Commit d4f73f68 authored by Georgios D. Tsoukalas's avatar Georgios D. Tsoukalas

Edit for review

Review by Panos Louridas and Georgios Tsoukalas.
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......@@ -16,7 +16,7 @@ In order to serve such purposes, we have found out that it is necessary that to
This distinction is necessary because actors do things that parties are accountable for. In order to know which party is accountable for what actions, we need the ability to link parties and actors. When an actor acts and a (single) specific party is accountable for that, we say that the actor is an ‘**agent**’ for or of that party (at that particular point in time). We say that this actor acts ‘**on behalf of**’ that party. When an SSI component acts as an agent for/on behalf of some party, we call it an \`**SSI-agent**\`, and we say that this party is the ‘**owner**’ of that component. Also, we use the term \`**(electronic or human) colleague (of an agent)**\` to refer to any other (electronic or human) agent that acts on behalf of the same party as this agent.
Given these definitions, it is obvious that parties are not necessarily capable of acting. However, we also would like to be able to generically use phrases such as ‘party X does Y’. To this end we introduce the term \`**organization**\` as the collection of one specific party and every of its agents, and when we say ‘party X does Y’, we mean to say that there is an agent that does Y, where that agent belongs to the same organization as the specified party..
Given these definitions, it is obvious that parties are not necessarily capable of acting. However, we also would like to be able to generically use phrases such as ‘party X does Y’. To this end we introduce the term \`**organization**\` as the collection of one specific party and every one of its agents, and when we say ‘party X does Y’, we mean to say that there is an agent that does Y, where that agent belongs to the same organization as the specified party.
We caution that the notions of being an ‘agent’, ‘owner’, ‘colleague’, and being part of an ‘organization’ are dynamic; they may frequently change over time and are never self-evident.
......@@ -28,13 +28,13 @@ Figure 1 shows the initial *functional* eSSIF-Lab architecture, and its scope, c
However, the participants of a business transaction are different parties, which means that the negotiation, commitment and execution thereof is done by agents of different parties. Assuming that a single transaction has two participating parties, we will use the term ‘**peer party (of a specific party, in the context of a single transaction)**’ to refer to the participating party in that transaction that is not the specific party itself.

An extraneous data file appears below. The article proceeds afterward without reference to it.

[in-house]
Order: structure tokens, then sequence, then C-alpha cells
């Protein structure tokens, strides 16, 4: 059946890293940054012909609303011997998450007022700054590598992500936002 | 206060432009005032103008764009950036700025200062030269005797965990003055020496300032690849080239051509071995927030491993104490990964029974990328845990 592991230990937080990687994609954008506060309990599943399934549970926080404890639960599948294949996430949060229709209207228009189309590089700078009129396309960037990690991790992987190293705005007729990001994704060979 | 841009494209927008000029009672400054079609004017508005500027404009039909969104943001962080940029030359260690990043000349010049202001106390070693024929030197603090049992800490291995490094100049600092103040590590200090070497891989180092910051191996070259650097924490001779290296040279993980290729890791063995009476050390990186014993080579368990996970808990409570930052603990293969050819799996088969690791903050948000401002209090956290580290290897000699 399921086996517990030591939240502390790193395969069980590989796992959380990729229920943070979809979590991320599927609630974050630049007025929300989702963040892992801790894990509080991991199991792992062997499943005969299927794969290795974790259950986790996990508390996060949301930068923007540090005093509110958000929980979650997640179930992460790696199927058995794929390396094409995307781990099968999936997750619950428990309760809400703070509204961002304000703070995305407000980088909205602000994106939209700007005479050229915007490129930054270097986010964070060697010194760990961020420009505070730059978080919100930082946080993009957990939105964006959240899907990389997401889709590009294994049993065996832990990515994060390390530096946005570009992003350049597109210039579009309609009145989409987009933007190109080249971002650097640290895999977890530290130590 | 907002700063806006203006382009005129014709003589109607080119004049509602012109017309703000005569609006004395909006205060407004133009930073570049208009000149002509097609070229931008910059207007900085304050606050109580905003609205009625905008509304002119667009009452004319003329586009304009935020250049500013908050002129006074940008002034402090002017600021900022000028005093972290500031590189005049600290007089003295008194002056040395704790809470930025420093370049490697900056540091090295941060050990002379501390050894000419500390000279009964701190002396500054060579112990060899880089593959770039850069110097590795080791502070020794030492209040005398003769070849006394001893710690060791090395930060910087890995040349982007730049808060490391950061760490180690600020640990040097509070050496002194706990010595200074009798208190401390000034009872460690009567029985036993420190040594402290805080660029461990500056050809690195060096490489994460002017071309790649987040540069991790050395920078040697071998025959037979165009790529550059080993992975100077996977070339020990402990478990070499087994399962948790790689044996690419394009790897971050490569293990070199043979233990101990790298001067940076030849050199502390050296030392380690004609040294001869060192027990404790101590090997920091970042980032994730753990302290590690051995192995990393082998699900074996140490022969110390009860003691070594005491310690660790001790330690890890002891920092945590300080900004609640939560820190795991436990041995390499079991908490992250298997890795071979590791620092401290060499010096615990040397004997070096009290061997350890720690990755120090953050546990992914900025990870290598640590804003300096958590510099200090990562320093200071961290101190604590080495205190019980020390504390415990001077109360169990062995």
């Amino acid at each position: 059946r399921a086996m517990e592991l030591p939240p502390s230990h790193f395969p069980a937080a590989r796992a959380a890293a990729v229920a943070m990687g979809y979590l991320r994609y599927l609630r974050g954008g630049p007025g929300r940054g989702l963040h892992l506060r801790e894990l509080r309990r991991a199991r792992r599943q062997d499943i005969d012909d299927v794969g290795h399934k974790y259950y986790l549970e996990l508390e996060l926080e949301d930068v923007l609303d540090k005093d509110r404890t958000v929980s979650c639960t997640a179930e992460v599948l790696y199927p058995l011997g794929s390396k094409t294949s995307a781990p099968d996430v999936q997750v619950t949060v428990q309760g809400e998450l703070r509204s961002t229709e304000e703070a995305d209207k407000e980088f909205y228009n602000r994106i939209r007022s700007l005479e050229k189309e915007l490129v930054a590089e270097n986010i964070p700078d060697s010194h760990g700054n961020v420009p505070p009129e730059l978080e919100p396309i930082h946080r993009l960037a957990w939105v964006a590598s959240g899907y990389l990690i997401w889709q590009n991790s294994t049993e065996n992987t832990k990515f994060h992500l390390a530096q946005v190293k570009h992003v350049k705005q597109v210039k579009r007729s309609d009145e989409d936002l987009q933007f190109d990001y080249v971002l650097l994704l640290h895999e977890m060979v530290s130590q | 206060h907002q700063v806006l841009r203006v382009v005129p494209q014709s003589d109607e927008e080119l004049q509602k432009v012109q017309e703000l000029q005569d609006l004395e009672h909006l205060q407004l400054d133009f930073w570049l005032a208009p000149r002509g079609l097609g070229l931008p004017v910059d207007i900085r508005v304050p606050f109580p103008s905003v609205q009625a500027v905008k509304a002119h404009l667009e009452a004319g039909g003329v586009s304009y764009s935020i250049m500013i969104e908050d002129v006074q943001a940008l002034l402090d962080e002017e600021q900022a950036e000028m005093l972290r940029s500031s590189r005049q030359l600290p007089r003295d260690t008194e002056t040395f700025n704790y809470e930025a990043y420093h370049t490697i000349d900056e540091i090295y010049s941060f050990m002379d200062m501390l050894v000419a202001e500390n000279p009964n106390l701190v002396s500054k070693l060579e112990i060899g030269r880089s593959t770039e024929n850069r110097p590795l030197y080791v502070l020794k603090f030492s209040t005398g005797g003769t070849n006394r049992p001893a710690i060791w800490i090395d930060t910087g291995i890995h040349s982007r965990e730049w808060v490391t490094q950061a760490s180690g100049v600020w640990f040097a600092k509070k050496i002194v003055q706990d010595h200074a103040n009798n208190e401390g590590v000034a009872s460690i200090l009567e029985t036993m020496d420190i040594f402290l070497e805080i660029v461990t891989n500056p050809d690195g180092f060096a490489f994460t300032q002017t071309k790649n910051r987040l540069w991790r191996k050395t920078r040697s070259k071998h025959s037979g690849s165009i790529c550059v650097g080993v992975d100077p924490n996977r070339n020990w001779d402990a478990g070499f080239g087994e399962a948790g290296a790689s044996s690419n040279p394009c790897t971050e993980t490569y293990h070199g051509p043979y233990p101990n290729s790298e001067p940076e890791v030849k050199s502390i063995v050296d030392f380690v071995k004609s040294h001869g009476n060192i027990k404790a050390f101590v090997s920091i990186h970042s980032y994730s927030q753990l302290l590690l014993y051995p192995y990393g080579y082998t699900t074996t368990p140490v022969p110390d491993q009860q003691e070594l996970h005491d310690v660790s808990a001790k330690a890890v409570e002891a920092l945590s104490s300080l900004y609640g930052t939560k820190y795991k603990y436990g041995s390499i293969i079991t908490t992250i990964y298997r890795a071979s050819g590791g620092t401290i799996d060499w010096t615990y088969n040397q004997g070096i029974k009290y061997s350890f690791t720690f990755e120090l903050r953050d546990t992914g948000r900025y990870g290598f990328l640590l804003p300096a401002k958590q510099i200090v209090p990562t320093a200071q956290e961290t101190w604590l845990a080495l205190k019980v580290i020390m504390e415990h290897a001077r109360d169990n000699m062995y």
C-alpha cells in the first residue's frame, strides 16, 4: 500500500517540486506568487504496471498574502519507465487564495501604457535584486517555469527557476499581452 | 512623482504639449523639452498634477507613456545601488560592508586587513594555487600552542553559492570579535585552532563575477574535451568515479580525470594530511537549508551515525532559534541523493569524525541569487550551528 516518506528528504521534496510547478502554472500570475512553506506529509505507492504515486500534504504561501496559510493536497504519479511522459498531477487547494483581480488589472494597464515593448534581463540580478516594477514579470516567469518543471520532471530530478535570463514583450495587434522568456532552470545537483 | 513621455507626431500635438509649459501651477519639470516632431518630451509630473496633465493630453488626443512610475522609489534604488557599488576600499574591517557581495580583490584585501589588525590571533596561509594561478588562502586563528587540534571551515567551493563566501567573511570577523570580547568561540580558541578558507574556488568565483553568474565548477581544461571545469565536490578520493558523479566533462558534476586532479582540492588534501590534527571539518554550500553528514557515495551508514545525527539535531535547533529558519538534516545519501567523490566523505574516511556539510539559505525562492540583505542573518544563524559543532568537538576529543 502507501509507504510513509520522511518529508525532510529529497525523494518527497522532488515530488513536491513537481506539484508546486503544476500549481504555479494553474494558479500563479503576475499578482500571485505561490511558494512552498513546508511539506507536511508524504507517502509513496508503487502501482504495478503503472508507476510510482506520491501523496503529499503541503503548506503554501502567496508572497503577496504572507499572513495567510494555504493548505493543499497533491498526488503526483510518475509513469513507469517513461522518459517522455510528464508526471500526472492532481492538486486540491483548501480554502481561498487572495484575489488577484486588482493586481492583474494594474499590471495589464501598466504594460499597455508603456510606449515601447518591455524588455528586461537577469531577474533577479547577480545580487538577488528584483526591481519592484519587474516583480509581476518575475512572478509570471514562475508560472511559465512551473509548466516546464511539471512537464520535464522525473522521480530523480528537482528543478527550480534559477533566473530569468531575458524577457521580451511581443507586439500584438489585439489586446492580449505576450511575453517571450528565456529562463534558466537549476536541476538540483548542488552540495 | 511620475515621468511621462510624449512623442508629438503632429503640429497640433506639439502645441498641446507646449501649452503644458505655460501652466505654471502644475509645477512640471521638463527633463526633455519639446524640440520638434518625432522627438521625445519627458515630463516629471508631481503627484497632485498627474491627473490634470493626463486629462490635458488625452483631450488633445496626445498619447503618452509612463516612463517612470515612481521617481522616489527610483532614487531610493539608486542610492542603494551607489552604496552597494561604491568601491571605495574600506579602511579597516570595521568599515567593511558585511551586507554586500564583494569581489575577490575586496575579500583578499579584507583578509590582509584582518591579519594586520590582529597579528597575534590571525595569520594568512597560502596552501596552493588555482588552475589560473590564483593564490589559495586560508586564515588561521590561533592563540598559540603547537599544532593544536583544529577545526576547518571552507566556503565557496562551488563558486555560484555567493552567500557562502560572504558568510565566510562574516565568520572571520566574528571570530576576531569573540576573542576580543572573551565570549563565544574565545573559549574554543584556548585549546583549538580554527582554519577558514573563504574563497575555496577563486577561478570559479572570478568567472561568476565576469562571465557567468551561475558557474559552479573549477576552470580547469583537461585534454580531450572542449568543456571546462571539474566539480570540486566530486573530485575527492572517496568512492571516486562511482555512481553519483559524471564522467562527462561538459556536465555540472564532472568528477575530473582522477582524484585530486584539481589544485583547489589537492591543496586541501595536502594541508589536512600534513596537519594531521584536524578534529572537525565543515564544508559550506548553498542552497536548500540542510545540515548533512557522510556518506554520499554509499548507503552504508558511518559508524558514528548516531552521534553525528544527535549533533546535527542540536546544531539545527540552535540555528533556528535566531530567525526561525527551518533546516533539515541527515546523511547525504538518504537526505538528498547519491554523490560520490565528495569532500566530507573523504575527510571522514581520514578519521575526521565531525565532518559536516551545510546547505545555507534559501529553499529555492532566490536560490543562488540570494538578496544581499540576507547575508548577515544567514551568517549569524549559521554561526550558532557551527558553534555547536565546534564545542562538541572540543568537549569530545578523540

Every agent that communicates with another actor for the purpose of progressing a transaction, will need to be sufficiently sure (to the extent necessary for the value of the transaction) that the actor that it is communicating with, is in fact an agent of the peer party of its owner. We will use the term ‘**peer agent (of a specific agent, in the context of a single transaction)**’ to refer to an actor with which the specific agent has a communications session, and for which it has obtained sufficient assurance that it is an agent of the peer party of its owner. Note that establishing whether or not an actor is a peer agent does not necessarily require knowing who the peer party actually is.
Every agent that communicates with another actor for the purpose of progressing a transaction with a peer party, will need to be sufficiently certain (to the extent necessary for the value of the transaction) that the actor that it is communicating with, is in fact an agent of the peer party (through the membership of the agent's owner). We will use the term ‘**peer agent (of a specific agent, in the context of a single transaction)**’ to refer to an actor with which the specific agent has a communications session, and for which it has obtained sufficient assurance that it is an agent of the peer party. Note that establishing whether or not an actor is a peer agent does not necessarily require knowing who the peer party actually is.
![eSSIF-Lab Single Party Functional Architecture Overview](https://essif-lab.pages.grnet.gr/framework//images/functional-architecture.png)
*Figure 1. eSSIF-Lab Single Party Functional Architecture Overview.*
We use the following coloring conventions in this figure: red(dish) is business related, which means that we do not consider this to be part of the SSI Infrastructure. Brown is used for policies, which are defined by (or on behalf) of the Owner of the component that uses them to configure themselves, and/or act according to the Owner’s preferences and policies. Green is used for generic SSI infrastructure related functions, and blue represents functions that may be implemented as ‘plug-ins’ for specific SSI-related technologies.
We use the following coloring conventions in this figure: red is business related, which means that we do not consider this to be part of the SSI Infrastructure. Brown is used for policies, which are defined by (or on behalf) of the owner of the component that uses them to configure themselves, and/or act according to the owner’s preferences and policies. Green is used for generic SSI infrastructure related functions, and blue represents functions that may be implemented as ‘plug-ins’ for specific SSI-related technologies.